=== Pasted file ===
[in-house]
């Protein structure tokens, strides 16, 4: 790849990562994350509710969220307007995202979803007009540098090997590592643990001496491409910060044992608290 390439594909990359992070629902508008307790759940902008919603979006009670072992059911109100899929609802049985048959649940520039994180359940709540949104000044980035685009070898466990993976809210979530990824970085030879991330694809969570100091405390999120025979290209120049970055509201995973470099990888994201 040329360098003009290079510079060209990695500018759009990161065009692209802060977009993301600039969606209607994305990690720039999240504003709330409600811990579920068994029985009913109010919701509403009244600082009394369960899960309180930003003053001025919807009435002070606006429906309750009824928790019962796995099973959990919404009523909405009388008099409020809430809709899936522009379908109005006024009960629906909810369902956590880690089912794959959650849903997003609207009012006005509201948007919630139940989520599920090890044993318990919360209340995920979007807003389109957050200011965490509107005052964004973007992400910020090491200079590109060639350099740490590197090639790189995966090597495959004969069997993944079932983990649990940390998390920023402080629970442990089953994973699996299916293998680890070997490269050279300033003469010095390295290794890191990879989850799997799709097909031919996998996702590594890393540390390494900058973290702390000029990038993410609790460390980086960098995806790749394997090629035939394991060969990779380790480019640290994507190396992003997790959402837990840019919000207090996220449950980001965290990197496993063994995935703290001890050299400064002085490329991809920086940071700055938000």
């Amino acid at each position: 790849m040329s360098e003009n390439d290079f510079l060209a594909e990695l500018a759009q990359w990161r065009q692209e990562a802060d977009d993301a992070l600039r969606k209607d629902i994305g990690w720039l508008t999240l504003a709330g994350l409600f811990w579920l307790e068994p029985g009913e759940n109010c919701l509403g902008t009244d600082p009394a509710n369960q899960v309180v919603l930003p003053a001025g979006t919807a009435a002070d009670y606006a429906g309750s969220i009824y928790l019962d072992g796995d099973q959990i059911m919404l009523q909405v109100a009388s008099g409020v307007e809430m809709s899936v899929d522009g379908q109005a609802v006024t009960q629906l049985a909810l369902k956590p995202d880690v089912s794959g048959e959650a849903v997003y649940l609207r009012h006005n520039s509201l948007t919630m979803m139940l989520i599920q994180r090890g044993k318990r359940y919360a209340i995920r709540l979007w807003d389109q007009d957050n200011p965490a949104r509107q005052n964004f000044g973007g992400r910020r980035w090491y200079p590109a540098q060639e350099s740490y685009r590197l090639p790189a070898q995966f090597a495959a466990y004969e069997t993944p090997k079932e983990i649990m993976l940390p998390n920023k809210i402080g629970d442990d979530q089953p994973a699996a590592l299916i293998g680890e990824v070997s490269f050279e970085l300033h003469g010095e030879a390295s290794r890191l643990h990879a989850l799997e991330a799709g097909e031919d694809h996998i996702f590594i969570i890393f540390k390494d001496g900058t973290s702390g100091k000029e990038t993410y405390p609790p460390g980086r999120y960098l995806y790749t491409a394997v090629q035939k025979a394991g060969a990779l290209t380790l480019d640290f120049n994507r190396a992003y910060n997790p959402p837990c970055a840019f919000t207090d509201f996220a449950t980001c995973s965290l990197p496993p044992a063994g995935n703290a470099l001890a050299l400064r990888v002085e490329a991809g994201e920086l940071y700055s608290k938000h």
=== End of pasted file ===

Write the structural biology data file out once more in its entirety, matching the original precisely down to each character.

[in-house]
């Protein structure tokens, strides 16, 4: 790849990562994350509710969220307007995202979803007009540098090997590592643990001496491409910060044992608290 390439594909990359992070629902508008307790759940902008919603979006009670072992059911109100899929609802049985048959649940520039994180359940709540949104000044980035685009070898466990993976809210979530990824970085030879991330694809969570100091405390999120025979290209120049970055509201995973470099990888994201 040329360098003009290079510079060209990695500018759009990161065009692209802060977009993301600039969606209607994305990690720039999240504003709330409600811990579920068994029985009913109010919701509403009244600082009394369960899960309180930003003053001025919807009435002070606006429906309750009824928790019962796995099973959990919404009523909405009388008099409020809430809709899936522009379908109005006024009960629906909810369902956590880690089912794959959650849903997003609207009012006005509201948007919630139940989520599920090890044993318990919360209340995920979007807003389109957050200011965490509107005052964004973007992400910020090491200079590109060639350099740490590197090639790189995966090597495959004969069997993944079932983990649990940390998390920023402080629970442990089953994973699996299916293998680890070997490269050279300033003469010095390295290794890191990879989850799997799709097909031919996998996702590594890393540390390494900058973290702390000029990038993410609790460390980086960098995806790749394997090629035939394991060969990779380790480019640290994507190396992003997790959402837990840019919000207090996220449950980001965290990197496993063994995935703290001890050299400064002085490329991809920086940071700055938000």
């Amino acid at each position: 790849m040329s360098e003009n390439d290079f510079l060209a594909e990695l500018a759009q990359w990161r065009q692209e990562a802060d977009d993301a992070l600039r969606k209607d629902i994305g990690w720039l508008t999240l504003a709330g994350l409600f811990w579920l307790e068994p029985g009913e759940n109010c919701l509403g902008t009244d600082p009394a509710n369960q899960v309180v919603l930003p003053a001025g979006t919807a009435a002070d009670y606006a429906g309750s969220i009824y928790l019962d072992g796995d099973q959990i059911m919404l009523q909405v109100a009388s008099g409020v307007e809430m809709s899936v899929d522009g379908q109005a609802v006024t009960q629906l049985a909810l369902k956590p995202d880690v089912s794959g048959e959650a849903v997003y649940l609207r009012h006005n520039s509201l948007t919630m979803m139940l989520i599920q994180r090890g044993k318990r359940y919360a209340i995920r709540l979007w807003d389109q007009d957050n200011p965490a949104r509107q005052n964004f000044g973007g992400r910020r980035w090491y200079p590109a540098q060639e350099s740490y685009r590197l090639p790189a070898q995966f090597a495959a466990y004969e069997t993944p090997k079932e983990i649990m993976l940390p998390n920023k809210i402080g629970d442990d979530q089953p994973a699996a590592l299916i293998g680890e990824v070997s490269f050279e970085l300033h003469g010095e030879a390295s290794r890191l643990h990879a989850l799997e991330a799709g097909e031919d694809h996998i996702f590594i969570i890393f540390k390494d001496g900058t973290s702390g100091k000029e990038t993410y405390p609790p460390g980086r999120y960098l995806y790749t491409a394997v090629q035939k025979a394991g060969a990779l290209t380790l480019d640290f120049n994507r190396a992003y910060n997790p959402p837990c970055a840019f919000t207090d509201f996220a449950t980001c995973s965290l990197p496993p044992a063994g995935n703290a470099l001890a050299l400064r990888v002085e490329a991809g994201e920086l940071y700055s608290k938000h």